DT: They're role models in the sense that I'm not sure Naomi would exist without them, but to be honest my role models are so diverse across many forms of art, because I never wanted to be an actress until about six or seven years ago. As a kid I watched mostly musicals (West Side Story is my favourite) and Michael Jackson videos because all I wanted was to be a pop star. What I watched as a teenager was MTV Base, every music award show, and all the other music channels I could flick between. Throughout my life, I have always been a fan of film, I just didn't see the actress part coming.
LR: What sort of films do you enjoy?
DT: My personal taste in films over the years has varied between indie films, period costume dramas, French cinema and martial arts movies. I think it changes when you become an actress, you end up watching films for many other reasons than it just being a film you like. Sci-fi wasn't really on my radar. It's actually been a genre that I've learned so much more about from being predominately cast in sci-fi films and TV shows and now I'm much more into it. I always thought I'd be doing obscure indie films as an actress, because that's what I love to watch. I can't wait to do a film where I get to wear a corset or put on a sparkly dress and dance and sing!
LR: Maybe you'll be in the sequel to La la Land. Given the major change of genres for you, how did you prepare for The Expanse?
DT: I didn't, I freaked out mostly. I was overwhelmed. I couldn't believe I was about to embark on such a journey after not being an actress for that long. It was everything I worked towards and dreamed of doing but it was still a shock for me. When I stopped freaking out, I went and bought all the books and read Leviathan Wakes. Then I researched what it would mean to be a self-taught engineer on a spaceship and then I started creating Naomi.
LR: So what's surprised you about yourself as you got deeper into the part over the course of Season One?
DT: I think what surprised me on a personal level was just how rewarding the experience was for me to get to play such a brilliantly flawed woman. She never fails to surprise me. Even over the course of Season Two when I felt like I knew her, there were some corners we turned that I wasn't ready for.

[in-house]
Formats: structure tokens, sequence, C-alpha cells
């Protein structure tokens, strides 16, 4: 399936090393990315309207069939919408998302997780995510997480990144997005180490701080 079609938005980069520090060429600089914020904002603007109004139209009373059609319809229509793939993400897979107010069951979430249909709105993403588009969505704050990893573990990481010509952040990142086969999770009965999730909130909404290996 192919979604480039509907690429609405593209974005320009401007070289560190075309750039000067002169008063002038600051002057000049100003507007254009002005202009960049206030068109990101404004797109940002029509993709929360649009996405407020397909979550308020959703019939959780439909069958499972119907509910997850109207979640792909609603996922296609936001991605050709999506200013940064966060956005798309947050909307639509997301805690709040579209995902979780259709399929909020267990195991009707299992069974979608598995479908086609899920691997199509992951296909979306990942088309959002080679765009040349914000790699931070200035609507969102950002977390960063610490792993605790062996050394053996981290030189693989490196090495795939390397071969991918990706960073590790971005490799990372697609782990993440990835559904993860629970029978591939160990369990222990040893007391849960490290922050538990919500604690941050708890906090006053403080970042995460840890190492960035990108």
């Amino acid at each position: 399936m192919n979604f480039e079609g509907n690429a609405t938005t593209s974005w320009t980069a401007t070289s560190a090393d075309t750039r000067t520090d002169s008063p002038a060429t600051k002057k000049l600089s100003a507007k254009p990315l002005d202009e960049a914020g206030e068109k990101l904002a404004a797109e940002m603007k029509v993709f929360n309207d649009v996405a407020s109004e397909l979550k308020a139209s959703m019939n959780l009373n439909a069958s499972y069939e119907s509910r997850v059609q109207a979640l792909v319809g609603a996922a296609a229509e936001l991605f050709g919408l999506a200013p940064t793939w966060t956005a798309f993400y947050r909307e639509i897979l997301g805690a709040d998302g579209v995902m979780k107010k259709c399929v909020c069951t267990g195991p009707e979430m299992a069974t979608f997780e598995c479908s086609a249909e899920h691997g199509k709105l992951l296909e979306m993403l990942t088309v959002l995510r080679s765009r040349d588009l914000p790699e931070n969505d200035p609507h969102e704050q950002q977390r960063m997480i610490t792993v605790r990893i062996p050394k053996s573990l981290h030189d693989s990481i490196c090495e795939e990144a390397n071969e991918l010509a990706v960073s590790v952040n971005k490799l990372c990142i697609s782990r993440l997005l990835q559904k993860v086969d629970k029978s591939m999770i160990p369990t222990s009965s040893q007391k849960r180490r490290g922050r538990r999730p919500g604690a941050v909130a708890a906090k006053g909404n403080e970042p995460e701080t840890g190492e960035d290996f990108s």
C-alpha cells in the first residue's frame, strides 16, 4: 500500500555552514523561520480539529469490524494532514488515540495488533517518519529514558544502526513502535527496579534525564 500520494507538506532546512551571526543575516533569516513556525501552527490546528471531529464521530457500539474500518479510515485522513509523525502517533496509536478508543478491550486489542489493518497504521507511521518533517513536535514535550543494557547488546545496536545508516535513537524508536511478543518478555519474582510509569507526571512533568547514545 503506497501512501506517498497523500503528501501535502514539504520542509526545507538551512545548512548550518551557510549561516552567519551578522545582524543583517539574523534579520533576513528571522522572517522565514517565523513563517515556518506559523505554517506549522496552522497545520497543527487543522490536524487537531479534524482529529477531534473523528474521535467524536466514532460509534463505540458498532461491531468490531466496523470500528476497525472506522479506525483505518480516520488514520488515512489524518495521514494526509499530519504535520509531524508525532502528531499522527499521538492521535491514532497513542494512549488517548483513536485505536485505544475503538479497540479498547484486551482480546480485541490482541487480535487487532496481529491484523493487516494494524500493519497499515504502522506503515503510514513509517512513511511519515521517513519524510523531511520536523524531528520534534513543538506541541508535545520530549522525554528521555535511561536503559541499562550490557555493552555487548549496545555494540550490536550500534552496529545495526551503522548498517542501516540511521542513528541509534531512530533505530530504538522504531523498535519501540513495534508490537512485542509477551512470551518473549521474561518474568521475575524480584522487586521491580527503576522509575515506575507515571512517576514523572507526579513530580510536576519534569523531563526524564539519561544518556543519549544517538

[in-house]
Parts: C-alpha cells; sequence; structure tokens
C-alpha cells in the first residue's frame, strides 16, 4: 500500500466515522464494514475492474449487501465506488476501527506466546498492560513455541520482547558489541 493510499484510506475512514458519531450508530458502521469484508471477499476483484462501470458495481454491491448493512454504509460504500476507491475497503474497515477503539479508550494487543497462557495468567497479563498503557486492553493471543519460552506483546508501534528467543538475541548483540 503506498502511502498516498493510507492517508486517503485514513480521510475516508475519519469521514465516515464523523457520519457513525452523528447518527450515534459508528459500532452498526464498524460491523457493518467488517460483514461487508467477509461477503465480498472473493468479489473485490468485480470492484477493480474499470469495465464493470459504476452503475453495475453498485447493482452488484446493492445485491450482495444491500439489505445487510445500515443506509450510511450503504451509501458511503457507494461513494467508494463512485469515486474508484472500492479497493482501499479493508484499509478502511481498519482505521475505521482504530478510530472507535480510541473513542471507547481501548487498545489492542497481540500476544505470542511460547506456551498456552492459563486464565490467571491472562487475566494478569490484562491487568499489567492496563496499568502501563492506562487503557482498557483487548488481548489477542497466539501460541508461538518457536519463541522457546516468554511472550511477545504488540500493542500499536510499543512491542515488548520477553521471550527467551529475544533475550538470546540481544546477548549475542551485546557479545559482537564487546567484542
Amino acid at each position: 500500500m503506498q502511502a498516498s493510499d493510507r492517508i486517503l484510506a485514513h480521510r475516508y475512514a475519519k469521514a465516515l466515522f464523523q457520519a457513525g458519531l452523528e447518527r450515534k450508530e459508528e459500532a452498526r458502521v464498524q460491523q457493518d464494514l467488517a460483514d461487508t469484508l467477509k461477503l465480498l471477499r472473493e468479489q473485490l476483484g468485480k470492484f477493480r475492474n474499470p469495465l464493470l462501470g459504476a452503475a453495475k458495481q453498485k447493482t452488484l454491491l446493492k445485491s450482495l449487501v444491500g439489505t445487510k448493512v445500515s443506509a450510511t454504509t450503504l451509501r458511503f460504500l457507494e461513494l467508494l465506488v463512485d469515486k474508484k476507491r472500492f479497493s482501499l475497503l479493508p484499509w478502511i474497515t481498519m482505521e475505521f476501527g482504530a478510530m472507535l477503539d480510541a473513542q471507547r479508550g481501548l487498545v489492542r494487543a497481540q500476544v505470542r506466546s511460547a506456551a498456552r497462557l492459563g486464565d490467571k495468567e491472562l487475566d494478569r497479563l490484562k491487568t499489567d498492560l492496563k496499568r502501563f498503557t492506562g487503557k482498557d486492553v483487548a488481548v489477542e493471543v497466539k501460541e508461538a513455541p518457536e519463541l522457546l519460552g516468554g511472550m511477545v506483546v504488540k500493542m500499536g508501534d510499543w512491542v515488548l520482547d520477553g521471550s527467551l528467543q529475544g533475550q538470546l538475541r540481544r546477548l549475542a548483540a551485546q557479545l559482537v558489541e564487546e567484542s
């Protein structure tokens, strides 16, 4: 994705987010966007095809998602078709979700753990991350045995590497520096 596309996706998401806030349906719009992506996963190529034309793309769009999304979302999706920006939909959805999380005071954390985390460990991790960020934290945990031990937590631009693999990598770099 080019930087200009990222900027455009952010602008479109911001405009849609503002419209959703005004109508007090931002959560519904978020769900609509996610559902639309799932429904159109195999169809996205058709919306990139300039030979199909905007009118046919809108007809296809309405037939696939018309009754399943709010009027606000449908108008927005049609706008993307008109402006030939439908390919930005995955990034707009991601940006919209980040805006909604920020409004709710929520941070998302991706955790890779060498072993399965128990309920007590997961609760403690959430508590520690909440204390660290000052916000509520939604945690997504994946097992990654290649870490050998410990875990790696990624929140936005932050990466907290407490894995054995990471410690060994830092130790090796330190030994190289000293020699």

LR: The plot and character twists in the books and the show are terrific. But do you ever get to change dialogue in rehearsal?
DT: Thankfully, we have an extremely collaborative atmosphere on our set and the writers are very open to changing things if it serves the story better. When we started with the Expanse, Terry McDonough, our first director, used to have weekly read-throughs for the Rocinante crew where we would sit and flesh out scenes and character arcs and make sure we were all on the same page before we walked onto the set. We have kept that going every Sunday ever since and sometimes whoever wrote the episode will sit in with us so they can adjust things that maybe aren't working, or add things they feel are missing on the spot. Everyone wants this show to be the best it can be and so we all constantly work with each other to try our best to make that happen.
LR: That attention to detail comes through because the show feels like a labor of love.
Season Two of The Expanse airs February 1 on the Syfy Channel
Lev Raphael is the author of 25 books in genres from mystery to memoir and is a regular blogger at The Huffington Post. A former public radio interviewer and reviewer, he's also reviewed for the Washington Post and the Detroit Free Press where he had a crime fiction column. He currently teaches creative writing at Michigan State University.